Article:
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Charlotte and Innovation: We’ve Got Work to Do
December 19, 2013 at 6:43 AM
The engineer in me can never get enough data. This month’s arrival of the Milken Institute’s Best-Performing Cities report and the new North Carolina Innovation Index has left me happily scrutinizing the numbers.
Let’s start with Milken’s annual ranking of the largest 200 U.S. cities (using Census metropolitan statistical areas to define a “city”). Charlotte-Gastonia-Rock Hill ranks a strong #27, up from #37 last year. Long an excellent performer, Austin is ranked first this year. And, for those among us who want to beat Atlanta in more than football, Milken comes through with Atlanta at #41.
But, Charlotte isn’t tops in the Carolinas. It may surprise you to learn that Charlotte’s favorite weekend destination, Charleston, is #11 this year (#9 last year). Raleigh-Cary at #13 is close behind. How many of us have noticed that Charleston has become more than history, houses, and great food?
Why do we care about the Milken High-Performing Cities ranking? It helps establish metro perceptions among economic development and business leaders. And, it has been around a long-time and is soundly constructed (unlike the many trivial rankings found in certain periodicals).
I pay attention to it because it offers an assessment of substantive economic performance measures. It heavily weights job growth as well as wages and salaries growth. A healthy Charlotte is one that creates good jobs for our citizens. Paying attention to wages and salaries is one way to measure the quality of the jobs we are creating.
Milken goes beyond these basic economic indicators to measure high tech sector growth and concentration. Why the high tech emphasis? These are the industries that contribute to long-term metro economic success. High tech jobs have high multiplier effects meaning that each new high tech job creates many additional jobs in the community.
What can we learn from Charlotte’s ranking at 27 (out of 200 cities)? First, we had very strong job and wages and salaries growth from 2011 to 2012. That will strengthen the region if it continues in 2013. Second, we are an average city in terms of the contribution of the high tech sector to our overall economy. However, our high tech GDP is growing somewhat faster than the average large U.S. metro area.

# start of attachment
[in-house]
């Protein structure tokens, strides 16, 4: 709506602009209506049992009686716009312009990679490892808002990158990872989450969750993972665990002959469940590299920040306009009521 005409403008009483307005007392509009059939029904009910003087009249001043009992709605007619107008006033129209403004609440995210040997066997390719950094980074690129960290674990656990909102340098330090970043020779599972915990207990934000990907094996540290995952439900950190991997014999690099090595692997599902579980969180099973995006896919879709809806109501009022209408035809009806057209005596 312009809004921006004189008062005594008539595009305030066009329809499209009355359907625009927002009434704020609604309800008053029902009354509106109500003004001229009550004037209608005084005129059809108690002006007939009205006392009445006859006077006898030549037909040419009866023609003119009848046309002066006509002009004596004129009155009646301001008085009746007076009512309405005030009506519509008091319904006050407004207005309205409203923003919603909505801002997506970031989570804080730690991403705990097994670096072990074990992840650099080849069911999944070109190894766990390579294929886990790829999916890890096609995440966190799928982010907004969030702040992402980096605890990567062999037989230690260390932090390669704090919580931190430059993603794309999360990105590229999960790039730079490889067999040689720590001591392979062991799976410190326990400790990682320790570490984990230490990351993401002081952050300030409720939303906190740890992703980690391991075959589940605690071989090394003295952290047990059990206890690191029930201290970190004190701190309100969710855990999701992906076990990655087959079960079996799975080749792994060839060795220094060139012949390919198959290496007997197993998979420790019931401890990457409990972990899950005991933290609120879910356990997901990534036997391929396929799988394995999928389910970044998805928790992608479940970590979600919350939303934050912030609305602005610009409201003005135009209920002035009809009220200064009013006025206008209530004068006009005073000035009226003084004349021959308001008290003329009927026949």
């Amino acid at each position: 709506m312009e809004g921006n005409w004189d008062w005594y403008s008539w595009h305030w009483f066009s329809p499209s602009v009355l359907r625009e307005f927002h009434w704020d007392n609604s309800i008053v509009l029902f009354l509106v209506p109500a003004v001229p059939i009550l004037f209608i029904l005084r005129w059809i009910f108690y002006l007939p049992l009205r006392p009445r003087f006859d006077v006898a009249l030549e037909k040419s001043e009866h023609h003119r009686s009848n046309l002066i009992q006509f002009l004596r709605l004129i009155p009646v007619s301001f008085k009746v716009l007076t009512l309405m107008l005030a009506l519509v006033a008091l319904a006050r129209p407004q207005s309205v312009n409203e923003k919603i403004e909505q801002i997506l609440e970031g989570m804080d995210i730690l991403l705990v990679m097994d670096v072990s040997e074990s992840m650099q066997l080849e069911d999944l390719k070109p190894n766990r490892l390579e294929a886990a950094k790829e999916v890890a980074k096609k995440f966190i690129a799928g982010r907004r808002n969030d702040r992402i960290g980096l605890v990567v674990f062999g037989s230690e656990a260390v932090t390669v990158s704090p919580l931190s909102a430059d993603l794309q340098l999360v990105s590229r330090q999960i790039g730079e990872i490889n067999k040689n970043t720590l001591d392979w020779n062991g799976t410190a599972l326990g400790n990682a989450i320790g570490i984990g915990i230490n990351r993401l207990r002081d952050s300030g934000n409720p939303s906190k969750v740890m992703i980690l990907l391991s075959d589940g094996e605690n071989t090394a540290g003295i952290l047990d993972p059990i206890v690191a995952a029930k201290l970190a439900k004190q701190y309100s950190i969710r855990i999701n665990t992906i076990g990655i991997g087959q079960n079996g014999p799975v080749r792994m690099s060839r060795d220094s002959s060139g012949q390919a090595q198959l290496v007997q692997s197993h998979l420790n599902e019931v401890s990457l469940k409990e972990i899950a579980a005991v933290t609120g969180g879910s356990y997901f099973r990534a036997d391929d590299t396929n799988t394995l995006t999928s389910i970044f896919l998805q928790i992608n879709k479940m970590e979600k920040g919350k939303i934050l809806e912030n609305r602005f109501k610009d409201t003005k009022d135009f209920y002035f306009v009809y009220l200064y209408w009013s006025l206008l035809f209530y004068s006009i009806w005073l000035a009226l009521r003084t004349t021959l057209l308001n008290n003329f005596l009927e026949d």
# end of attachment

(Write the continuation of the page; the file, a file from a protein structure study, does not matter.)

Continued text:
Efforts that diversify the Charlotte economy by strengthening the high tech sector will bolster our Milken rankings in the years ahead. More importantly, a stronger high tech sector will contribute to a regional economy that better serves our citizens.
One final Milken observation concerns the nine large North Carolina metros. Five are in the top 100 metros, four are in the bottom 100…an overall average outcome. But, only three of the nine improved their ranking in 2013 while the other six declined. Is this an indicator that our state is becoming less competitive?
That troubling question serves as an introduction to an excellent, comprehensive report just published by the NC Board of Science & Technology. The North Carolina Innovation Index 2013 examines 38 measures over a decade. They assess five categories: economic well-being, research & development, commercialization, innovative organizations, and education & workforce. The report focus is on the state level but local data is included for some measures.
The Index overview clearly articulates why we must care about its conclusions, “Innovation fuels a knowledge-based economy: it creates new industries, makes existing ones globally competitive, and sustains economic growth.”
The overall Index conclusion is that North Carolina has an average rank of 24 among the 50 states. The state’s individual measures are ranked from 5 to 47. Disappointingly, we are below average on 27 of 38 measures.
Not surprisingly, the state’s innovation strength is primarily centered in a few major metros, especially the Research Triangle area. For instance, 85% of the state’s academic R&D spending and 82% of the academic patents occur at Duke, NC State, and UNC Chapel Hill.
Next time, I will highlight key messages, good news and big challenges, for Charlotte from the Innovation Index.
- Paul Wetenhall, Ventureprise president
Paul Wetenhall has served as president of Ventureprise, Inc. since returning to the Carolinas in 2008. He has been involved in every aspect of entrepreneurship and innovation since leaving a corporate career in the 1980s to co-found a software venture that commercialized technology from Xerox PARC. His perspective includes experiences as CEO, corporate director (public, private, and non-profit), entrepreneur coach, university lecturer, and leader of efforts to build regional entrepreneurial ecosystems.